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Sonia Sotomayor

July 17, 2009 | James Oliphant
Frank Ricci -- the named plaintiff in a lawsuit that Republicans have made Supreme Court nominee Sonia Sotomayor's albatross -- said at her confirmation hearing Thursday that "Americans have the right to go into our federal courts to have their cases judged based on the Constitution and our laws, not on politics or personal feelings." The white firefighter and 19 of his colleagues sued the city of New Haven, Conn.
July 17, 2009
'I would hope that a wise Latina woman with the richness of her experiences would more often than not reach a better conclusion than a white male who hasn't lived that life." Those words, delivered by Judge Sonia Sotomayor in a 2001 speech, have come up repeatedly as the Senate Judiciary Committee considers Sotomayor's nomination to the Supreme Court. It made us wonder: How were the questions playing with other "wise Latinas"?
July 16, 2009 | David G. Savage and James Oliphant
Supreme Court nominee Sonia Sotomayor sidestepped questions on abortion, gun rights and gay rights Wednesday -- including whether a state could forbid aborting a 38-week-old fetus -- leaving both conservative and liberal activists troubled. Sotomayor, relying on her long judicial record, gave detailed explanations of her court decisions but steadfastly refused to engage Republicans who were interested in her views on abortion, the 2nd Amendment and same-sex marriage.
July 16, 2009 | W.J. Hennigan
Employers vs. labor? Airlines vs. passengers? Investors vs. companies? When it comes to business lawsuits, Supreme Court nominee Sonia Sotomayor can be hard to pigeonhole. Although Sotomayor's opponents paint her as an activist with a liberal bent, many legal experts say her record is far from that of an ideologue on business issues. In 1995, as a U.S. district judge, she favored the Major League Baseball players against the owners.
July 15, 2009 | Carol J. Williams
Supreme Court nominee Sonia Sotomayor parried tough questions Tuesday from the Senate Judiciary Committee about how race and gender affect a judge's views on the law. Republicans focused on a single ruling from her 17 years on the federal bench involving a group of white firefighters claiming reverse discrimination. Legal experts said the exhaustive discussion of the New Haven, Conn.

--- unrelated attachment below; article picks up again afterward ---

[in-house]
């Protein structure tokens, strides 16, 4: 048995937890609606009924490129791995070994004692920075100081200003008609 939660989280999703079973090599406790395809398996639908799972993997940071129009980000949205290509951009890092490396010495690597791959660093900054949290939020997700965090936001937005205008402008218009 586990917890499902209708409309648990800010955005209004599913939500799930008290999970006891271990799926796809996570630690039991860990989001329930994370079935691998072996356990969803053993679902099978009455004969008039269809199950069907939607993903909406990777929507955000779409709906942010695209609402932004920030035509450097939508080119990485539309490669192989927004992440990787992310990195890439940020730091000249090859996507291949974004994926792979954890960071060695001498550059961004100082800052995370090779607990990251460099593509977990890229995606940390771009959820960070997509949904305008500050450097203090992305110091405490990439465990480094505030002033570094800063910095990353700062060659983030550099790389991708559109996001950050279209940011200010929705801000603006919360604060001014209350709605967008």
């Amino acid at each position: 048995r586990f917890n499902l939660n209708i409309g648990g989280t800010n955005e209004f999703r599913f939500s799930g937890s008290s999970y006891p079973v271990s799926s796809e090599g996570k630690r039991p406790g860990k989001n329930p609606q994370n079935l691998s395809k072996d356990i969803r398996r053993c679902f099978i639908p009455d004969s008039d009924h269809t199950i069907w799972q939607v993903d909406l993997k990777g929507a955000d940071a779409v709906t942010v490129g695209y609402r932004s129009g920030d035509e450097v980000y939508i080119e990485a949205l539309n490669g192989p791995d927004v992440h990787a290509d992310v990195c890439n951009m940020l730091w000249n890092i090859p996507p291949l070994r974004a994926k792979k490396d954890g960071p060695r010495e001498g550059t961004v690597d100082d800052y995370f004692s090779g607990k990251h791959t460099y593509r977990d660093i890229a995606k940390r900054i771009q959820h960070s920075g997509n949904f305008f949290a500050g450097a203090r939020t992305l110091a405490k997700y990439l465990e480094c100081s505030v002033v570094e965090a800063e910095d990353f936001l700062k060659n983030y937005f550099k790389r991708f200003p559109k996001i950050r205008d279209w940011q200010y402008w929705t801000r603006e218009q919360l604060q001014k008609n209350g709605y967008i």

July 15, 2009 | David G. Savage and James Oliphant
Supreme Court nominee Sonia Sotomayor proclaimed Tuesday that she would not let ethnic or gender biases influence her decisions on the court, during a grueling round of questioning from skeptical Republicans who vowed to pursue their tough examination of her record today. After watching Sotomayor fend off their best questions, opposing senators on the Judiciary Committee all but conceded that her confirmation was certain.
July 14, 2009 | David G. Savage and James Oliphant
The question dominating the hearing today and Wednesday for Supreme Court nominee Sonia Sotomayor will not be whether she will win confirmation, but whether Senate Republicans can fix her in the public's mind as a biased judge unlikely to follow the law. The possibility of lively exchanges became clear Monday with the opening of the Sotomayor hearing, even as Republican members of the Senate Judiciary Committee acknowledged that President Obama's nominee was almost certain to win confirmation.
July 8, 2009 | James Oliphant and David G. Savage
Supreme Court nominee Sonia Sotomayor has received the stamp of approval from the American Bar Assn. less than a week before her confirmation hearing begins on Capitol Hill. Sotomayor, a sitting federal appeals judge in New York, was deemed "well qualified" to serve as an associate justice on the high court by an ABA panel -- the highest rating the national attorney organization bestows. The White House was notified by a letter Tuesday to counsel Gregory Craig.
July 6, 2009 | Times Wire Reports
Colin L. Powell, one of the nation's most prominent African Americans, defended Supreme Court nominee Sonia Sotomayor against those who attack her because of her support for affirmative action. Powell said Sotomayor should face "a spirited set of hearings" in the Senate. But he said the federal appeals court judge, who would be the first Latino justice, shouldn't be condemned for ruling against white firefighters who contended they suffered reverse discrimination. "What we can't continue to have is to have somebody like a Judge Sotomayor . . . called a racist, a reverse racist, and 'she ought to withdraw her nomination because we're mad at her,' " Powell said in an interview on CNN's "State of the Union."
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